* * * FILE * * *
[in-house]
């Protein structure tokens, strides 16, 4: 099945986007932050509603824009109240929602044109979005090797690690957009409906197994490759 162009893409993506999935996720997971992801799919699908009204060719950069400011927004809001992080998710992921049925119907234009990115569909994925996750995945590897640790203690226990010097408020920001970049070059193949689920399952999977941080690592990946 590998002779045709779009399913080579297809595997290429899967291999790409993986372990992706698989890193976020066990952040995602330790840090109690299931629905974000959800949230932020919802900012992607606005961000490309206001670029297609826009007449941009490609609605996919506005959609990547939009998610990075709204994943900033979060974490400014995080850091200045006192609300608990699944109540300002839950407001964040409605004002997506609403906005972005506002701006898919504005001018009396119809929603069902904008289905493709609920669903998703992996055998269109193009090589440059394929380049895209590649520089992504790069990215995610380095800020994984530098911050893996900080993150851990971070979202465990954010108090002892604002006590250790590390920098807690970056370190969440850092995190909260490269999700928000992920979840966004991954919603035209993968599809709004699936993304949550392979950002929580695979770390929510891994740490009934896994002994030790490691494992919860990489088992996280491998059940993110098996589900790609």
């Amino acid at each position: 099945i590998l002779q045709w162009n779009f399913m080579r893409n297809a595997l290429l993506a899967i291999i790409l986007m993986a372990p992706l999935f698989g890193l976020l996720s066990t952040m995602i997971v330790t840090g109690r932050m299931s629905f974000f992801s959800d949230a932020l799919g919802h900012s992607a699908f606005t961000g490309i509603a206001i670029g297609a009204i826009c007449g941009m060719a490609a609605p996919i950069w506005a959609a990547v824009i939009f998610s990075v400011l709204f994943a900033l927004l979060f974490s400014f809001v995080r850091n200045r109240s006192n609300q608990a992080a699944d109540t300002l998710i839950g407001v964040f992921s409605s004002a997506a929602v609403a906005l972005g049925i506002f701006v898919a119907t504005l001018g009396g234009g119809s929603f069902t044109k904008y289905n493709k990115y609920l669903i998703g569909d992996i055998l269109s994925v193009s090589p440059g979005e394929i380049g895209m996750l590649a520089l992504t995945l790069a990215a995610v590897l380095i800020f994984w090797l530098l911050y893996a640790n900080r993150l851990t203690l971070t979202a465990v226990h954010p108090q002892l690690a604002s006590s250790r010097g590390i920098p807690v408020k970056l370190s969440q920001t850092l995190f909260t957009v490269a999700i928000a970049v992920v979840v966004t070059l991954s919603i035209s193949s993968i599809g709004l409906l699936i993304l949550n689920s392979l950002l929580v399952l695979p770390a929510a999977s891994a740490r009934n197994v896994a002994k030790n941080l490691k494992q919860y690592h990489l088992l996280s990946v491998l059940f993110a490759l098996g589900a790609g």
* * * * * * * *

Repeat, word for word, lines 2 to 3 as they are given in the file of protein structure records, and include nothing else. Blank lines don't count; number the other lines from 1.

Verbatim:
């Protein structure tokens, strides 16, 4: 099945986007932050509603824009109240929602044109979005090797690690957009409906197994490759 162009893409993506999935996720997971992801799919699908009204060719950069400011927004809001992080998710992921049925119907234009990115569909994925996750995945590897640790203690226990010097408020920001970049070059193949689920399952999977941080690592990946 590998002779045709779009399913080579297809595997290429899967291999790409993986372990992706698989890193976020066990952040995602330790840090109690299931629905974000959800949230932020919802900012992607606005961000490309206001670029297609826009007449941009490609609605996919506005959609990547939009998610990075709204994943900033979060974490400014995080850091200045006192609300608990699944109540300002839950407001964040409605004002997506609403906005972005506002701006898919504005001018009396119809929603069902904008289905493709609920669903998703992996055998269109193009090589440059394929380049895209590649520089992504790069990215995610380095800020994984530098911050893996900080993150851990971070979202465990954010108090002892604002006590250790590390920098807690970056370190969440850092995190909260490269999700928000992920979840966004991954919603035209993968599809709004699936993304949550392979950002929580695979770390929510891994740490009934896994002994030790490691494992919860990489088992996280491998059940993110098996589900790609």
């Amino acid at each position: 099945i590998l002779q045709w162009n779009f399913m080579r893409n297809a595997l290429l993506a899967i291999i790409l986007m993986a372990p992706l999935f698989g890193l976020l996720s066990t952040m995602i997971v330790t840090g109690r932050m299931s629905f974000f992801s959800d949230a932020l799919g919802h900012s992607a699908f606005t961000g490309i509603a206001i670029g297609a009204i826009c007449g941009m060719a490609a609605p996919i950069w506005a959609a990547v824009i939009f998610s990075v400011l709204f994943a900033l927004l979060f974490s400014f809001v995080r850091n200045r109240s006192n609300q608990a992080a699944d109540t300002l998710i839950g407001v964040f992921s409605s004002a997506a929602v609403a906005l972005g049925i506002f701006v898919a119907t504005l001018g009396g234009g119809s929603f069902t044109k904008y289905n493709k990115y609920l669903i998703g569909d992996i055998l269109s994925v193009s090589p440059g979005e394929i380049g895209m996750l590649a520089l992504t995945l790069a990215a995610v590897l380095i800020f994984w090797l530098l911050y893996a640790n900080r993150l851990t203690l971070t979202a465990v226990h954010p108090q002892l690690a604002s006590s250790r010097g590390i920098p807690v408020k970056l370190s969440q920001t850092l995190f909260t957009v490269a999700i928000a970049v992920v979840v966004t070059l991954s919603i035209s193949s993968i599809g709004l409906l699936i993304l949550n689920s392979l950002l929580v399952l695979p770390a929510a999977s891994a740490r009934n197994v896994a002994k030790n941080l490691k494992q919860y690592h990489l088992l996280s990946v491998l059940f993110a490759l098996g589900a790609g």